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  • Meningoencephalitis
  • Acute disseminated encephalomyelitis

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  • 323.9 Unspecified cause of encephalitis, myelitis, encephalomyelitis

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  • G04.90 Encephalitis and encephalomyelitis, unspecified

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Description

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  • Infection of the brain parenchyma
  • Most commonly results in infection of the entire brain, but some viruses attack specific nervous system structures

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Essentials of Diagnosis

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  • May occur with meningitis; some overlap of signs and symptoms
  • Two primary forms: viral and bacterial
  • Post-infectious encephalitis: autoimmune reaction to systemic viral infection
  • Causative factor must be identified to initiate appropriate medical treatment prior to physical therapy involvement
  • Common forms include
    • Herpes simplex encephalitis (most common in adults: sporadic encephalitis)
    • Arboviral encephalitis
      • Most common epidemic forms: West Nile virus, Eastern and Western equine encephalitis, rabies

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General Considerations

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  • Rapid differential diagnosis of encephalitis vs. meningitis should be made due to similarities of initial symptoms and response to medication
  • Severity may progress over a period of 1 week; PT should monitor for changing neurologic signs and symptoms, refer accordingly

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Demographics

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  • Approximately 20,000 cases of acute viral encephalitis are reported annually in the United States
  • Death occurs in 5 to 20%
  • All ages and genders susceptible; some forms more common in specific geographic locations

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Signs and Symptoms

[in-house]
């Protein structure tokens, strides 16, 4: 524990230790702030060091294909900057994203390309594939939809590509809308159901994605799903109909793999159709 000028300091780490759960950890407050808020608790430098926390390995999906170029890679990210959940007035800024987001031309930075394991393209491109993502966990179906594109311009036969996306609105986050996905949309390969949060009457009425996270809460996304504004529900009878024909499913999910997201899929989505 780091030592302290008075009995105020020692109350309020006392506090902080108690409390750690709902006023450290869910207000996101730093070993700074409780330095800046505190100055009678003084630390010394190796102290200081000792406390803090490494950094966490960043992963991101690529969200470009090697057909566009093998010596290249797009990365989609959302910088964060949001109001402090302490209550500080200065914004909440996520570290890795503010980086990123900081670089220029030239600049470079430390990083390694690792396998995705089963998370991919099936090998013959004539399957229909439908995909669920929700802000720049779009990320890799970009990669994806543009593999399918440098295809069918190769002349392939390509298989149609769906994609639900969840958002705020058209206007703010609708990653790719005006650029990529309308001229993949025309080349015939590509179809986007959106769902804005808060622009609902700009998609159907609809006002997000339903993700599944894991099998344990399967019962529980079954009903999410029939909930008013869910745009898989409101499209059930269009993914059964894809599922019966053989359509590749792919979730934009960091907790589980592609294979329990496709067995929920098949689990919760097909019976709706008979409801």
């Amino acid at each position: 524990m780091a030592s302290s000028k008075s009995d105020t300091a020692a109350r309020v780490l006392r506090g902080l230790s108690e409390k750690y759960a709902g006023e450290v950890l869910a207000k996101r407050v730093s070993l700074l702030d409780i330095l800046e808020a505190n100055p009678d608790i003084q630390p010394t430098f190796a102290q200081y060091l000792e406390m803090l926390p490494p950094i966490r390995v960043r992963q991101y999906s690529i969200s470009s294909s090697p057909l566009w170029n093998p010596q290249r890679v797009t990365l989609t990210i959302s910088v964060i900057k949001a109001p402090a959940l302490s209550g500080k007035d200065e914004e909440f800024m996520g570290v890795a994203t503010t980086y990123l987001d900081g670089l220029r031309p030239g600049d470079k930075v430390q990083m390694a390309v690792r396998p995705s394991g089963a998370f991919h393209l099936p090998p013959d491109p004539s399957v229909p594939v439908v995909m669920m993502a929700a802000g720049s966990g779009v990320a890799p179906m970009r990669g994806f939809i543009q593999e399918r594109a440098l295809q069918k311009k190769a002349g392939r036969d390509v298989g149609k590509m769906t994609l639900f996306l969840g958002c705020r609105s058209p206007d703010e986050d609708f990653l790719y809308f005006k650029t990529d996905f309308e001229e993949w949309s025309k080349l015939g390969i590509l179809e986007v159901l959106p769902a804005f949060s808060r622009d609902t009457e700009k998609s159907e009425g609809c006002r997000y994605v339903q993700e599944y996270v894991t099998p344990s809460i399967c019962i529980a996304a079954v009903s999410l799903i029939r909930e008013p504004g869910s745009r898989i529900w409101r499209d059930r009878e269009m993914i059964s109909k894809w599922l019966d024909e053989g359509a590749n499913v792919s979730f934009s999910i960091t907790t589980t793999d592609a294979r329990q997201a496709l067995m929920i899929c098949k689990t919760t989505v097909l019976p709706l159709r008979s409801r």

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  • Fever
  • Headache
  • Nuchal rigidity
  • Vomiting
  • General malaise
  • Coma
  • Cranial nerve palsy
  • Hemiplegia
  • Involuntary movements
  • Ataxia

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Functional Implications

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  • Inability to perform ADLs independently
  • Loss of independent functional mobility
  • Inability to perform age and education appropriate cognitive tasks
  • Inability to execute fine and gross motor tasks independently

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Possible Contributing Causes

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  • Increased risk to individuals who are
    • Immunosuppressed
    • Perinatal to early childhood period
  • Prior meningitis

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Differential Diagnosis

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  • Stroke
  • Subdural empyema
  • Cerebral abscess
  • Cerebral venous thrombosis
  • Septic embolism
  • Meningitis

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Laboratory Tests

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  • Cerebral spinal fluid testing
  • Intracranial pressure

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Imaging

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  • CT scan for detailed imaging
  • MRI with gadolinium enhancement

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Medications

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  • To ER if encephalitis suspected
  • To neurologist during infection and for follow-up
  • To physician for respiratory therapy if source of infection is pulmonary in origin
  • To occupational therapist for ADL- and cognitive-retraining
  • To social worker for case management

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  • Arousal
  • Attention
  • Behavior
  • Cognition
  • ...

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